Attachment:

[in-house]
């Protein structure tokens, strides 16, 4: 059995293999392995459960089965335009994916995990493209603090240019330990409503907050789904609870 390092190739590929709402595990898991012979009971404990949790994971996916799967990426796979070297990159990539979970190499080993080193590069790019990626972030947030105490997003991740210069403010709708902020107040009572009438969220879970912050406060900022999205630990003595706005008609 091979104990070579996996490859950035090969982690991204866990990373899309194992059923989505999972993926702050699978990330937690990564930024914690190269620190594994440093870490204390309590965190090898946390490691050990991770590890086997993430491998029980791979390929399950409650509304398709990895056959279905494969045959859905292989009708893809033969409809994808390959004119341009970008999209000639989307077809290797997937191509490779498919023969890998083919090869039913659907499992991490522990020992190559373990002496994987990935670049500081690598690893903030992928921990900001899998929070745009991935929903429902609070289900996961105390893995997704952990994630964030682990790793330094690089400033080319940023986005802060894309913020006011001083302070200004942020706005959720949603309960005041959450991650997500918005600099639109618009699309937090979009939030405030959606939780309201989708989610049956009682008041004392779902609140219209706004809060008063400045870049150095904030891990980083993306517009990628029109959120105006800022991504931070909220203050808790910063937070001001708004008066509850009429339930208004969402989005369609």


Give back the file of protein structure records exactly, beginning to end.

[in-house]
């Protein structure tokens, strides 16, 4: 059995293999392995459960089965335009994916995990493209603090240019330990409503907050789904609870 390092190739590929709402595990898991012979009971404990949790994971996916799967990426796979070297990159990539979970190499080993080193590069790019990626972030947030105490997003991740210069403010709708902020107040009572009438969220879970912050406060900022999205630990003595706005008609 091979104990070579996996490859950035090969982690991204866990990373899309194992059923989505999972993926702050699978990330937690990564930024914690190269620190594994440093870490204390309590965190090898946390490691050990991770590890086997993430491998029980791979390929399950409650509304398709990895056959279905494969045959859905292989009708893809033969409809994808390959004119341009970008999209000639989307077809290797997937191509490779498919023969890998083919090869039913659907499992991490522990020992190559373990002496994987990935670049500081690598690893903030992928921990900001899998929070745009991935929903429902609070289900996961105390893995997704952990994630964030682990790793330094690089400033080319940023986005802060894309913020006011001083302070200004942020706005959720949603309960005041959450991650997500918005600099639109618009699309937090979009939030405030959606939780309201989708989610049956009682008041004392779902609140219209706004809060008063400045870049150095904030891990980083993306517009990628029109959120105006800022991504931070909220203050808790910063937070001001708004008066509850009429339930208004969402989005369609």